Last year there were 33 million fantasy football players in the United States—racking up an estimated $11 billion on the activity in 2013 alone. But is the latest version of it—the constantly-advertised daily fantasy option—even legal?
Apparently it depends on who you ask. This year many politicians and legislators seem to be taking a more watchful eye to how exactly this fantasy national past time justifies itself. And as eSports popularity continues to rise, that’s just the beginning shift in how digital sports is seen by the law.
Friday saw news that Frank Pallone, a congressman from New Jersey, was requesting a hearing about the relationship of fantasy sports to gambling. Much of the legal precedent here stems from a New Jersey District Court, and as Steven J. Daroci wrote for Garden State Gavel, fantasy sites—particularly the daily kind—brazenly operate in a murky legal area:
So how are daily fantasy sites flourishing while sports gambling remains illegal in the United States outside of Nevada, Delaware, Oregon, and Nevada?
The answer to this question is the distinction between games of skill versus games of chance. Whereas gambling on the outcome of sporting events are considered games of chance, fantasy sports, are considered games of skill.
In 2006 the federal government passed the Unlawful Internet Gambling Enforcement Act (the “Internet Gambling Act”), which was enacted to prevent gambling over the internet. The law, however, includes a carve out that appears to exempt these types of fantasy games.
…Although daily fantasy sports have several differences from the more traditional season-long fantasy games (for example, in a daily fantasy game, there is no trading of players or determining which players to “start” or “bench”), these fantasy sites like FanDuel and Draft Kings continue to hang their hat on the exemption in the Internet Gambling Act and the implication in Humphrey that these fantasy games are games of skill.
To Congressman Palone, this is clearly still gambling in one form or another; players are still risking their money on the performances of individual players, which doesn’t leave a lot of difference from wagering on a game. And he’s right—it’s not easy to see much of a difference at all.
Which is why it’s bizarre that the DraftKings’ chief executive Jason Robins would proudly tout that these games are “clearly legal.”
“Anyone who has taken the time to understand the law as it relates to DraftKings’ offerings, and anyone who has seen the data . . . on the skillfulness of the game, it’s really, honestly not a debate,” Robins said in a Washington Post article. “It’s clearly legal. And we have a team of great lawyers who watch everything we do.”
But that doesn’t seem to be entirely true. So far it seems these sites have enjoyed a meteoric rise thanks to the Internet, which blurred the lines just long enough on where the Federal Wire Act applied, and because they operate in loopholes of most sports gambling laws.
As the Legal Sports Report writes, the actual legality of daily fantasy sports is a huge matter of debate:
Ask yourself if the following facts about the conversation around DFS at the state level comport with Robins’ description of DFS as a “clearly legal” product that warrants no debate:
- Nearly all DFS operators – including DraftKings – do not operate in five states(Washington, Montana, Iowa, Arizona, and Louisiana) due to concerns regarding the application of state law to the product.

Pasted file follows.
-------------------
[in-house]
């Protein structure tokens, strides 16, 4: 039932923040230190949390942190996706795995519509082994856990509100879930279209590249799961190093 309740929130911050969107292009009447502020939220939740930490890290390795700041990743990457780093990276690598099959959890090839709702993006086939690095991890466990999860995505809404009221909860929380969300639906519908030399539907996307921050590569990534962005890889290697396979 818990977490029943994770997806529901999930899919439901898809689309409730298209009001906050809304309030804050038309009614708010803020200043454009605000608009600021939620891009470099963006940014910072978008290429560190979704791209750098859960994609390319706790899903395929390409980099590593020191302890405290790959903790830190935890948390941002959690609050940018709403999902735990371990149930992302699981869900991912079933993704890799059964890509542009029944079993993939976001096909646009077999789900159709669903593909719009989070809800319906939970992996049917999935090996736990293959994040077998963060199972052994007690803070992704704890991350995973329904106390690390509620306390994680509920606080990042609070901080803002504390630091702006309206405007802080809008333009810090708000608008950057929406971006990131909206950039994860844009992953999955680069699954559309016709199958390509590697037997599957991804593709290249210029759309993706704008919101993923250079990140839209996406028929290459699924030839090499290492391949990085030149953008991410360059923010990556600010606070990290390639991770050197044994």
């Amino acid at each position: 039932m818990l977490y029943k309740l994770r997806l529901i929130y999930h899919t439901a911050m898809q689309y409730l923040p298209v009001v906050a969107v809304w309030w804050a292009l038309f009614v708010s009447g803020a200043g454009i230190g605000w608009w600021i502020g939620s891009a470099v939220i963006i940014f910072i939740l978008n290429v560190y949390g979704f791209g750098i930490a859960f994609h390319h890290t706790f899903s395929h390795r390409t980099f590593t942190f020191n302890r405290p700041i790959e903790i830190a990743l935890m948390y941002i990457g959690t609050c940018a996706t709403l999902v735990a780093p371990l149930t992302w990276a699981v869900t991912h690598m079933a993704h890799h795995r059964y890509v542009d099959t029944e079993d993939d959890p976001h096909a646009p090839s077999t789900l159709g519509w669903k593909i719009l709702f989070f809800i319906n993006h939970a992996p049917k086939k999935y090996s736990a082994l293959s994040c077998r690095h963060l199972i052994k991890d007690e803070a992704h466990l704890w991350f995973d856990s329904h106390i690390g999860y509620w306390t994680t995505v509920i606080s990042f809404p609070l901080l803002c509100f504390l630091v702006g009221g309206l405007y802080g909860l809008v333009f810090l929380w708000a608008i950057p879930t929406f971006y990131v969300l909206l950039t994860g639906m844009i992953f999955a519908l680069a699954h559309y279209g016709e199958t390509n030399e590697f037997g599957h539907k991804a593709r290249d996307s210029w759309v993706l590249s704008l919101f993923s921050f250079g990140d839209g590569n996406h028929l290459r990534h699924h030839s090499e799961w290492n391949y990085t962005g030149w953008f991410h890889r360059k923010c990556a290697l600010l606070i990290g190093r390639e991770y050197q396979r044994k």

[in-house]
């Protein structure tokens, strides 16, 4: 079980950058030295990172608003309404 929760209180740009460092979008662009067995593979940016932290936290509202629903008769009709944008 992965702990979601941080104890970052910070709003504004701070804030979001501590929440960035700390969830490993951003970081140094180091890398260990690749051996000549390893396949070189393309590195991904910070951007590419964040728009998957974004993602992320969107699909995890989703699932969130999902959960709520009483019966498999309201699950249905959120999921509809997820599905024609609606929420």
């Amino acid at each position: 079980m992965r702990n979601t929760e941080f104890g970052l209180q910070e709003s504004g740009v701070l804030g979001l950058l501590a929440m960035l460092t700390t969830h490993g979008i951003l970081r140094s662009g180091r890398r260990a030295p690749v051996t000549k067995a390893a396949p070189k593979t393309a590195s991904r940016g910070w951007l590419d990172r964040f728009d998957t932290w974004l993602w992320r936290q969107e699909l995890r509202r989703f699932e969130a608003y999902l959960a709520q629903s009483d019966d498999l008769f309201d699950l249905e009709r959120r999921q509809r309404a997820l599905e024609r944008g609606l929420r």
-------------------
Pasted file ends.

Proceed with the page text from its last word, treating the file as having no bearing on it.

- The head of Michigan’s Gaming Control Board recently asserted that DFS is “illegal under current Michigan law.”
- FanDuel and DraftKings are lobbying in Florida for legal clarity around DFS in the face of a 1991 AG opinion that deemed real-money fantasy sports illegal.
- Nevada officials have announced that they’re reviewing the legality of DFS.
- The Massachusetts Attorney General is reviewing the status of DFS.
- Legal commentators have identified a number of additional states where the question of DFS is unsettled.
The fact of the matter:
- State gambling law is maddeningly complex and often rests upon inherently subjective tests such as the distribution of skill and chance within a given activity.
- With one or two exceptions, state gambling law does not speak directly to the daily fantasy sports product.
The Next Generation
But even that isn’t stopping DraftKings from expanding. On Friday they announced that they were launching a fantasy eSports platform, dedicated to facilitating the same fantasy league-prowess to the world of competitive gaming.
Considering the eSports market is boasting great profits and even better ratings, it’s quickly becoming less of a third rail and more of a new pillar for plenty of folks in the sports industry. And that includes fantasy, where already established eSports fantasy leagues have been thriving.
Competitive gaming also enjoys the oversight that comes with not (yet) being considered a “real sport,” which means that it’s technically legal to bet on. But some eSports gambling parlors, like Seattle’s Unikrn, aren’t taking any risks, and prohibit gambling through their platform from U.S. customers. Perhaps it’s because they know (or at least hope) that competitive gaming is on its way to becoming the real deal in the eyes of the nation. Or maybe it’s just because the U.S. is too volatile towards where the line is for gambling on sports.
Even so, as the football season takes off, many fantasy players are already forming pools with friends or in the office that expand and test the limits of our current system, while Congressman Palone continues to circle the wagons looking a true difference between gambling and daily fantasy. If they can find one, DraftKings and its ilk may be losing more than the season—and now it’s got the hope of a whole new industry riding on them as well.